The details of these preparations for war, which the main chronicle failed to record, are given in a later work called the Dhatuvamsa. According to that document (which probably got the material from the ancient Ruhuna chronicle mentioned by Geiger), Kavantissa had got his own sister, Somadevi married to his brother-in-law Abhaya (a brother of Viharamahadevi from the lesser kingdom of Kelaniya) and sent him to reside at the outpost called Giri Nuvara ‘near Seruvila’. Thereafter, he first sent his younger son Saddhatissa to increase food production, in view of the impending war, in the principality of Digamadulla near Ampara (then called Ambaragama). He sent the more recalcitrant elder son, Dutugemunu, to reside at far away Giri Nuvara, perhaps to keep him away from getting into trouble by his penchant for a hasty war with King Elara.

Toppur or ‘Seru nuvara’

Dutugemunu did not take too long to create trouble at Giri Nuvara too, He made some insulting remarks at the inferiority of his uncle Abhaya’s clan. Abhaya decided not to take this bait and start a quarrel. Instead he left Giri Nuvara and went to Seru Nuvara which is Toppur (Toppu + ur) or ‘Grove City' in Tamil, situated at the northern end of Seruvila, ruled by Giri Abhaya’s brother Siva.

Siva found a suitable site and helped Giri Abhaya to build a city there. Giri Abhaya named that city “Somapura” (or 'Soma Nuwara') after his queen Somadevi and continued to live there. As the queen was reluctant to go back to Giri Nuwara for religious worship, she built the Somawathi Caitya in consultation with Giri Abhaya, at a place “not too far or too close” to Somapura. Hastily built, the Somawathi Caitya could not have been a large shrine like the Seruvila Dagaba. Hence, its ruins are still to be traced. This story also shows us that Seru Nuvara was midway between Giri Nuvara and Somapura. It also confirms the fact that all three places were on the right bank side of the Mahaveli, for king Elara’s kingdom began on its left bank.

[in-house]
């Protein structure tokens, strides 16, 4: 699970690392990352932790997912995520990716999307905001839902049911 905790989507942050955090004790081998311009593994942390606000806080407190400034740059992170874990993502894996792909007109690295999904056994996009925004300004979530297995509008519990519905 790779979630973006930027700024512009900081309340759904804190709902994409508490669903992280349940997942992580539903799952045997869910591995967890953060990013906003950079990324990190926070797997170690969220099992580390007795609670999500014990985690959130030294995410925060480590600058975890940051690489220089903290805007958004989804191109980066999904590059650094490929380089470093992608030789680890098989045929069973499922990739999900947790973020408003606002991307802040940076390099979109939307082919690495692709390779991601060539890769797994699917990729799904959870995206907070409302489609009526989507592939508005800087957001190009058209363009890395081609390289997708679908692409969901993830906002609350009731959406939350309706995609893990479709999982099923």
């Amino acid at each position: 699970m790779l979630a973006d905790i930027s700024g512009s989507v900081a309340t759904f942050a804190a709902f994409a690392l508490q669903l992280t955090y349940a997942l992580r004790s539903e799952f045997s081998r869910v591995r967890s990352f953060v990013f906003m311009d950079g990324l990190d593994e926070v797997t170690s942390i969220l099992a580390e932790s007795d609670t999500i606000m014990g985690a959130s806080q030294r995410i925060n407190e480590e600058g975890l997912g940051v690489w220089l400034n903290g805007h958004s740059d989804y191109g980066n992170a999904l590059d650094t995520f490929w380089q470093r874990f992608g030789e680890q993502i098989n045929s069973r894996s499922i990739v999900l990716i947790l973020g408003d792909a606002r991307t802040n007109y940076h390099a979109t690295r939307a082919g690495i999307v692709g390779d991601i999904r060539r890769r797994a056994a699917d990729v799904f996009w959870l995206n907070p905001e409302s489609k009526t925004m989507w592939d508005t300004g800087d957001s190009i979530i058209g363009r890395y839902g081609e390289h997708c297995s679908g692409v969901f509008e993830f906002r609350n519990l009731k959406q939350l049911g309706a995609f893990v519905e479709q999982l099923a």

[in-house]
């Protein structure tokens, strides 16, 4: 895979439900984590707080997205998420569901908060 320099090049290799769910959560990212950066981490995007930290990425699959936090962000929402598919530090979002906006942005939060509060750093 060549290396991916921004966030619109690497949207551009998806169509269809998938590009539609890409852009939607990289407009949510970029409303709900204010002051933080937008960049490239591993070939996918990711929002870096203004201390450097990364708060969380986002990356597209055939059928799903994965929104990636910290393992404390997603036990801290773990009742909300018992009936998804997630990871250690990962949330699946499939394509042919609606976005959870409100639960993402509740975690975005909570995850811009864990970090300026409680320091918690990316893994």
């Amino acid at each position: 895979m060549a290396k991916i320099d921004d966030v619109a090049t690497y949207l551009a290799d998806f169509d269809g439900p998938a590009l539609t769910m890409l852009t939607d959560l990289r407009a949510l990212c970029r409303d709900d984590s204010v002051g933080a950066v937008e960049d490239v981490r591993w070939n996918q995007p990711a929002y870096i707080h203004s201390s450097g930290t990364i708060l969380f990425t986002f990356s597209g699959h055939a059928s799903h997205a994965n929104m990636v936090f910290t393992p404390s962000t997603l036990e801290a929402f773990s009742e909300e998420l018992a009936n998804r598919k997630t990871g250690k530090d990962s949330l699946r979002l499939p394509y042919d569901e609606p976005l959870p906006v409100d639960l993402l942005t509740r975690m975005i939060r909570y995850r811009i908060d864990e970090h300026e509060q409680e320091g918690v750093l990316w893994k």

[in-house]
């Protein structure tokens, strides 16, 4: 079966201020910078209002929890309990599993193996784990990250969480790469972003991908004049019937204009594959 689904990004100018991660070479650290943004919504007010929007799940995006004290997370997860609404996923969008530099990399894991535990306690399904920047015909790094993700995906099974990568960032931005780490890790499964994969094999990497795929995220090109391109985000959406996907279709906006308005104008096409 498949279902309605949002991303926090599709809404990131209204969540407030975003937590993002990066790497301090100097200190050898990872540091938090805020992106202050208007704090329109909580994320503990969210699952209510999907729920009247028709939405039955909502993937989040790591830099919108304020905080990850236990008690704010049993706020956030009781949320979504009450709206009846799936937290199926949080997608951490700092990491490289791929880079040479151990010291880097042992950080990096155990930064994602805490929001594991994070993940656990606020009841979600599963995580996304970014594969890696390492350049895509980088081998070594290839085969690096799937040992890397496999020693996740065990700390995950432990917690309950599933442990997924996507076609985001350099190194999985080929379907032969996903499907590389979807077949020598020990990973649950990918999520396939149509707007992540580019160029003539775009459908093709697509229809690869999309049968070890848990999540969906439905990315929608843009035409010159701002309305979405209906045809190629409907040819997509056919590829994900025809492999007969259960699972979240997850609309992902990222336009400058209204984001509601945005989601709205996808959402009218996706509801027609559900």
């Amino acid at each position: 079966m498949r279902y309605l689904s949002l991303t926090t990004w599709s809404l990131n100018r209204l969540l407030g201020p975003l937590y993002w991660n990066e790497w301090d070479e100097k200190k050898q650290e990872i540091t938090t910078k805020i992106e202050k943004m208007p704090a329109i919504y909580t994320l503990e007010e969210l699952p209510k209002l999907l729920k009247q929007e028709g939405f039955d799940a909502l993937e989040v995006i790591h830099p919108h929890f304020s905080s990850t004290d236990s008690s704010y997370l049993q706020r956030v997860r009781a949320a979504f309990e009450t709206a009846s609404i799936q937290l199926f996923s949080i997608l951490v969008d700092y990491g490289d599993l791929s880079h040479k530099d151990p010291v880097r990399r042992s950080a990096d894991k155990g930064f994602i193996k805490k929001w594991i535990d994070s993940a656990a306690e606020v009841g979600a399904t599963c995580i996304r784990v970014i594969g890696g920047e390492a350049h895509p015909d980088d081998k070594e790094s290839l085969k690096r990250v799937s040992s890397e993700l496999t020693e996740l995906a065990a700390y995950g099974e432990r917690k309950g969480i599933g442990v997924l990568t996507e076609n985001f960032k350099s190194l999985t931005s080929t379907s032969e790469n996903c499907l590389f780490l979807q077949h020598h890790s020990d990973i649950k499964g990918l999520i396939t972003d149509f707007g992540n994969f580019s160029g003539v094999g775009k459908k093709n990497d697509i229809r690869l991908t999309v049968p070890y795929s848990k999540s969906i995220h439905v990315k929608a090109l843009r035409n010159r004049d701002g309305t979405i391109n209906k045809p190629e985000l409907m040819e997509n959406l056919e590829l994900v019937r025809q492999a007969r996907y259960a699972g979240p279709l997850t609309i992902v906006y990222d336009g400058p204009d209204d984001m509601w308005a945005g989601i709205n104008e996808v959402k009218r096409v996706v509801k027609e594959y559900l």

It is to be noted that in recent times, Seruvila has acquired an alternative Tamil name as ‘Allai’. This is a result of Tamil settlers finding it to be a good place to dig for ‘allai’ (Dioscorea pentaphylla), the favourite food of jungle people. The yam is called Katu-ala in Sinhala. It is from the second part of this name ‘ala’, which means ‘yam,’ that the Tamil name for it as “allay” is derived.

Mutur or ‘Giri Nuvara’

Giri Nuvara, the northern outpost of Ruhuna was on the right bank of a small branch of the Mahaveli called Kati Are or End Stream, which enters the sea in the Bay of Koti Ara (now Koddiyar Bay). Close to the river’s mouth on the opposite side was Elara’s Koti Nagara where the ‘o’ is long, (meaning, “End City” in Pali and ‘Kelanaru’ in Sinhala).